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House committee demands details on Obama's new immigration effort

Rep. Lamar Smith (R-TX)

Opposition to President Obama’s newly-announced less restrictive immigration enforcement policy aimed at young adults continued to build almost a week after it was unveiled, as the House Judiciary Committee's chairman on June 20 demanded information on the policy’s effects on immigration and the Constitution.

Committee chairman Rep. Lamar Smith (R-TX) fired off two letters lambasting the policy and demanding more details on its enforcement. The first went to the White House asking President Obama to provide legal opinions from the Justice Department regarding the policy’s constitutionality.  The second letter insisted U.S. Citizenship and Immigration Services (USCIS) director Alejandro Mayorkas provides details about how the agency would prevent fraud in the processing and implementation of the policy, among other things. 

The president’s less-restrictive enforcement policy, unveiled on June 15, would give some children and young adults under 30 a break on deportation prosecutions if they meet certain requirements.

The move has been heavily criticized as unconstitutional and backdoor amnesty by conservatives. Rep. Steve King (R-IA) has said he will sue the administration to block the new effort. Some liberals have criticized it for not going far enough in reforming immigration laws.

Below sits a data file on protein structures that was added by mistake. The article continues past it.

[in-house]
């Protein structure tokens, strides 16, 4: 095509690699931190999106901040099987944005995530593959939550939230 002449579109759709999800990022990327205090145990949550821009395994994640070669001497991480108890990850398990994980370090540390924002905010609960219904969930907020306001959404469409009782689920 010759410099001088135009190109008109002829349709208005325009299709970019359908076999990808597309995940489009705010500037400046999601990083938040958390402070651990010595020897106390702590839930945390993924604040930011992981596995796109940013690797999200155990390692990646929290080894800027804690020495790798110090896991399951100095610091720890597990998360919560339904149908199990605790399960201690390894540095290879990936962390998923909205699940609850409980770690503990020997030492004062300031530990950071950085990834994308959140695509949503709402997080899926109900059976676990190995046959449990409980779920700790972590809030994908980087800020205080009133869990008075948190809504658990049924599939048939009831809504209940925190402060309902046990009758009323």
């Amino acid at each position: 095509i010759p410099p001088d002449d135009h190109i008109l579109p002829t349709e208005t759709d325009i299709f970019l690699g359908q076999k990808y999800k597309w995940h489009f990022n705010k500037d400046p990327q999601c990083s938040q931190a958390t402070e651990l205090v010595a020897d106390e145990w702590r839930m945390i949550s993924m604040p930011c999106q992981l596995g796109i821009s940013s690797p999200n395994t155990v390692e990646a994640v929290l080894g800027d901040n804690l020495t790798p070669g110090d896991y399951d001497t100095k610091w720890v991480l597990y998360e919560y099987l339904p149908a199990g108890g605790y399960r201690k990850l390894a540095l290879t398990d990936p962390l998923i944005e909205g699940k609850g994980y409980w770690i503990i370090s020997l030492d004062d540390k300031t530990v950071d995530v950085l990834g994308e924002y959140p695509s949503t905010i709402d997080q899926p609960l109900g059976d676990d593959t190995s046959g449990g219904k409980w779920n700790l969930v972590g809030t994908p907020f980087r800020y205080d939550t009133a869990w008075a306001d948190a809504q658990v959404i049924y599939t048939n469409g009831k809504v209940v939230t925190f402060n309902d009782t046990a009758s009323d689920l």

In his letters, Smith said the policy was a “breach of faith” that “blatantly ignores the rule of law” and “could grant amnesty in the guise of ‘deferred action’ and work authorization to potentially millions of illegal immigrants.”

Smith said the policy side-steps Congress which “raises serious constitutional questions about the legitimacy of the policy.”

“I respectfully request that you provide to the House Judiciary Committee any legal opinions from the Justice Department regarding what authority the Administration has to impose immigration policies without congressional approval.” 

Smith told Mayorkas the policy was “a magnet for fraud” and would encourage illegal immigrants to buy fake documents showing they arrived in the U.S. before they were 16. The policy, among other stipulations, grants more lenient enforcement to those who can prove they were in the U.S. before they turned 16 and had been in the country more than five years. “And many ‘entrepreneurs’ will be eager to meet the demand for fake documents,” he said. 

 

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